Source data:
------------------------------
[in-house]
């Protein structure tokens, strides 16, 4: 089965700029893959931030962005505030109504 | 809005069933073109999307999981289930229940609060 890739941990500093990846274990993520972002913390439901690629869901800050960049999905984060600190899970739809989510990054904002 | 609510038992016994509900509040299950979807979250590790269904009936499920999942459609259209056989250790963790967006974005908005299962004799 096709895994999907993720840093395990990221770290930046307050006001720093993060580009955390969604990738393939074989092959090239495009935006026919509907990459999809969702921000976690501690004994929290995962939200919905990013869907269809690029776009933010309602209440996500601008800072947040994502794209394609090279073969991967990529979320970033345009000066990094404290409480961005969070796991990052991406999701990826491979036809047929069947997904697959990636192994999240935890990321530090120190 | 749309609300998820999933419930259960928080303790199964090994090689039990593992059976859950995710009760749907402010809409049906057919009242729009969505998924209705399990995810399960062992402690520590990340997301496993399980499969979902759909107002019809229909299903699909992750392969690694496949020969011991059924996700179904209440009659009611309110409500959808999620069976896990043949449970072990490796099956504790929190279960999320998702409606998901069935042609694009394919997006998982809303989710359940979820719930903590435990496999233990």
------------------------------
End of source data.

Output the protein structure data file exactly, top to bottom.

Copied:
[in-house]
């Protein structure tokens, strides 16, 4: 089965700029893959931030962005505030109504 | 809005069933073109999307999981289930229940609060 890739941990500093990846274990993520972002913390439901690629869901800050960049999905984060600190899970739809989510990054904002 | 609510038992016994509900509040299950979807979250590790269904009936499920999942459609259209056989250790963790967006974005908005299962004799 096709895994999907993720840093395990990221770290930046307050006001720093993060580009955390969604990738393939074989092959090239495009935006026919509907990459999809969702921000976690501690004994929290995962939200919905990013869907269809690029776009933010309602209440996500601008800072947040994502794209394609090279073969991967990529979320970033345009000066990094404290409480961005969070796991990052991406999701990826491979036809047929069947997904697959990636192994999240935890990321530090120190 | 749309609300998820999933419930259960928080303790199964090994090689039990593992059976859950995710009760749907402010809409049906057919009242729009969505998924209705399990995810399960062992402690520590990340997301496993399980499969979902759909107002019809229909299903699909992750392969690694496949020969011991059924996700179904209440009659009611309110409500959808999620069976896990043949449970072990490796099956504790929190279960999320998702409606998901069935042609694009394919997006998982809303989710359940979820719930903590435990496999233990």